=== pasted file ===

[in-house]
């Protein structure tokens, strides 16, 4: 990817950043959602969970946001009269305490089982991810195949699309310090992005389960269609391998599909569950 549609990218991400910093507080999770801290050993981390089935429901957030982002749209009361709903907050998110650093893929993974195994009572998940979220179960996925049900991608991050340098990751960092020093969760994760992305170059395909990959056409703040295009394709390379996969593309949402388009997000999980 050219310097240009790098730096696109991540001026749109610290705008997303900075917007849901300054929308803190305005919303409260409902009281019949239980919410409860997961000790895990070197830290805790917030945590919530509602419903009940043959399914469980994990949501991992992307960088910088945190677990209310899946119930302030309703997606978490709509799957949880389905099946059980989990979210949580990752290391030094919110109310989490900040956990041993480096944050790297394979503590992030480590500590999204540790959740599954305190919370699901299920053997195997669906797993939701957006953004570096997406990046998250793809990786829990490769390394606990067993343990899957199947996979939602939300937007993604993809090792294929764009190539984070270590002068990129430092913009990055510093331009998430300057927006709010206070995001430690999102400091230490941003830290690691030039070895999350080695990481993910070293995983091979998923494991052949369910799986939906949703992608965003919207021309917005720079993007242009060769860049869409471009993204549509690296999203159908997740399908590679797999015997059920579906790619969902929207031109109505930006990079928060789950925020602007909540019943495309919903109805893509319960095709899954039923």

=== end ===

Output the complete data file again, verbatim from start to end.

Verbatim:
[in-house]
């Protein structure tokens, strides 16, 4: 990817950043959602969970946001009269305490089982991810195949699309310090992005389960269609391998599909569950 549609990218991400910093507080999770801290050993981390089935429901957030982002749209009361709903907050998110650093893929993974195994009572998940979220179960996925049900991608991050340098990751960092020093969760994760992305170059395909990959056409703040295009394709390379996969593309949402388009997000999980 050219310097240009790098730096696109991540001026749109610290705008997303900075917007849901300054929308803190305005919303409260409902009281019949239980919410409860997961000790895990070197830290805790917030945590919530509602419903009940043959399914469980994990949501991992992307960088910088945190677990209310899946119930302030309703997606978490709509799957949880389905099946059980989990979210949580990752290391030094919110109310989490900040956990041993480096944050790297394979503590992030480590500590999204540790959740599954305190919370699901299920053997195997669906797993939701957006953004570096997406990046998250793809990786829990490769390394606990067993343990899957199947996979939602939300937007993604993809090792294929764009190539984070270590002068990129430092913009990055510093331009998430300057927006709010206070995001430690999102400091230490941003830290690691030039070895999350080695990481993910070293995983091979998923494991052949369910799986939906949703992608965003919207021309917005720079993007242009060769860049869409471009993204549509690296999203159908997740399908590679797999015997059920579906790619969902929207031109109505930006990079928060789950925020602007909540019943495309919903109805893509319960095709899954039923």